I'm overwhelmed

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This topic contains 17 replies, has 8 voices, and was last updated by  takumisensei 4 months, 2 weeks ago.

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  • #73252

    e.buchanan45
    Participant

    Hi I have a 14 year old daughter who is a freshman in high school with ADHD and ODD. I allowed her to get an Instagram account with one condition which is i will be able to follow her and monitor what she’s doing. She has now mastered how to open multiple accounts so i can’t see what she is saying and her mouth is so reckless to the point i’m so embarrassed and she tells me that’s how teens talk. I don’t know who she is anymore the more i talk to her the more she says more inappropriate her mouth is and she doesn’t care. I am going to take her phone from her because i don’t know what else to do i’ve had numerous sit downs with her and she keeps saying she is going to stop and she just keeps lying about everything. Her grades are not that great, she very unorganized with everything and she always has missing homework then tells me she did it. Her baseline is she’s very immature for her age, poor impulse control and is very crafty with her lies and sneaky and steals from people. I’m afraid she is going to get taken advantage of and worry about sex and drugs. I’ve done everything i can possibly think of she has been in therapy for 4 years and i work two jobs to make ends meet and beyond burnt out. I feel like a failure and i feel like giving up but i know that’s not the answer but nobody understands what i deal with because they are not in my situation. I also worry about parents not wanting their daughters to hang with her because of her mouth. I already had one parent mention to me about her on social media and i was beyond embarrassed. Any suggestions would be greatly appreciated

  • #73254

    katherine4
    Participant

    I agree that you should take her phone away immediately. Don’t take it in a punitive way. Take it saying that you have no choice. She knows why so no further explanation is necessary. She will lash out at you but stick to your guns. My other thought while reading your post is that you have to spend as much one on one quality time with her as you possibly can. I hear that you have to work a lot for financial reasons but I think a lot of add kids, like yours, are at risk as they enter adolescence. The only antidote from my point of view is positive parental involvement..” it’s extremely Easy to be negative with add kids but you need to find the positive wherever you can. I know there are a lot of good books out there but one that I can recommend is the kazdin method. The emphasis is on positive reinforcement, overlooking as much negative nbehavior as you can (within reason) and being very consistent. It’s critical that you deliver consequences in a dispassionate calm sort of way. And let her know as often as possible, no matter what she shouts at you in response, that you are on her side, even when giving consequences she doesn’t like. Pardon the typos as I am typing on my phone. Best of luck to you!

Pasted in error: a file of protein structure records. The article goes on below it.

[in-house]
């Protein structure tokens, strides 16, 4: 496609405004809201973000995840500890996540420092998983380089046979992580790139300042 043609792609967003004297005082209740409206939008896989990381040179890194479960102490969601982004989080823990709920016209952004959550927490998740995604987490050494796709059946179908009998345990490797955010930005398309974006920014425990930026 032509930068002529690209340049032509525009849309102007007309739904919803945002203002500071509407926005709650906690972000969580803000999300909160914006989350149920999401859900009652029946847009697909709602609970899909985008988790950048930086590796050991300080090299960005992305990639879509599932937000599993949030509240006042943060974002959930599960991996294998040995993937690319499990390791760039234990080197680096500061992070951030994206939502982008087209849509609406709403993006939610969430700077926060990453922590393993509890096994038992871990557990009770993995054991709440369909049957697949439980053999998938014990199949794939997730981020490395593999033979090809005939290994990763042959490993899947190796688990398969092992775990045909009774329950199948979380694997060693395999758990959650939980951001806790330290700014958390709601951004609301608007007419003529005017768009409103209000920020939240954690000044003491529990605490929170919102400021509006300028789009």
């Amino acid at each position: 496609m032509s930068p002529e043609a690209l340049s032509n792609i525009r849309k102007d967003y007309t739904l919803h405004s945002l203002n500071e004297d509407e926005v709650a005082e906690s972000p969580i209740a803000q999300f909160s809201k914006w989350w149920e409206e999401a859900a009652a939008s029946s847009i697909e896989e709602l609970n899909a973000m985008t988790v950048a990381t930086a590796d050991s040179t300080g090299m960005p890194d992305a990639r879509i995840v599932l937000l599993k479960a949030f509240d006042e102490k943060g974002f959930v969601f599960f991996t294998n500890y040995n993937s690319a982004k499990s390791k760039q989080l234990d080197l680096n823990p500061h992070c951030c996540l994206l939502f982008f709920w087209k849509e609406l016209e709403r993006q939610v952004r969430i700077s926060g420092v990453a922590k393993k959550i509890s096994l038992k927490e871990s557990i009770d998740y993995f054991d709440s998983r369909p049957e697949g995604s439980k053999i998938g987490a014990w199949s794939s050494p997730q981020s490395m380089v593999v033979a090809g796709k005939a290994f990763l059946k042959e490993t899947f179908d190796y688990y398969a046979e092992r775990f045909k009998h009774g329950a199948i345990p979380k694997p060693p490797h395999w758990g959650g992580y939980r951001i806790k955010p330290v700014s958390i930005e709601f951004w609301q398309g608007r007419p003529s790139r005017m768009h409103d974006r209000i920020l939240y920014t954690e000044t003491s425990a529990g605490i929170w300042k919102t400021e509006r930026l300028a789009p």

• #73255

    Pump2Duncan
    Participant

    Hang in there seems less than sufficient, but HANG IN THERE! You’re not alone! Phones, social media, unlimited access to the internet … it’s a whole new world. I also gave my son a phone thinking he was a good kid so I didn’t restrict it. And he is a good kid. I picked up his phone one day to look up a recipe because mine wasn’t handy and I pulled up his browser, and BAM – my world came crashing down.

    There are programs you can put on the phone to monitor everything, even those hidden accounts. After we had a talk about accessing inappropriate content with my son and that behavior continued, we put one of those monitoring apps on his phone. He has slowly earned more freedom with his phone. But if grades slip, or behavior slips – the phone goes away. The phone is also not allowed in his room at night. Once it’s bedtime, the phone is in the kitchen or with me. The monitoring programs where also helpful because he could keep his phone to call me but I could block access to the internet and all apps. Since I work that made me feel more confident that he could still call me if he needed me while I was at work.

    You’re not a failure. You’re working your tail off, and it’s not easy raising a teenager. No teenager is perfect. Any Mom who thinks their teenager is a perfect saint is kidding themselves. Keep at it.

    • #73263

      e.buchanan45
      Participant

      Pump2Duncan

      Thank you for your response i have the family base app from Verizon that controls her social media yet she still manages to find a way to remove it from her phone i called Verizon back to let them know but they weren’t very helpful. What app are you using? I monitor everything she has which has now caused me burnout and i don’t feel like therapy has been successful and they know how i feel but i’ve been bringing her for two reasons 1 in order for her to get her meds filled she has to meet with clinician by weekly and psychiatrist once a month now i’m thinking about adding fish oil to her medications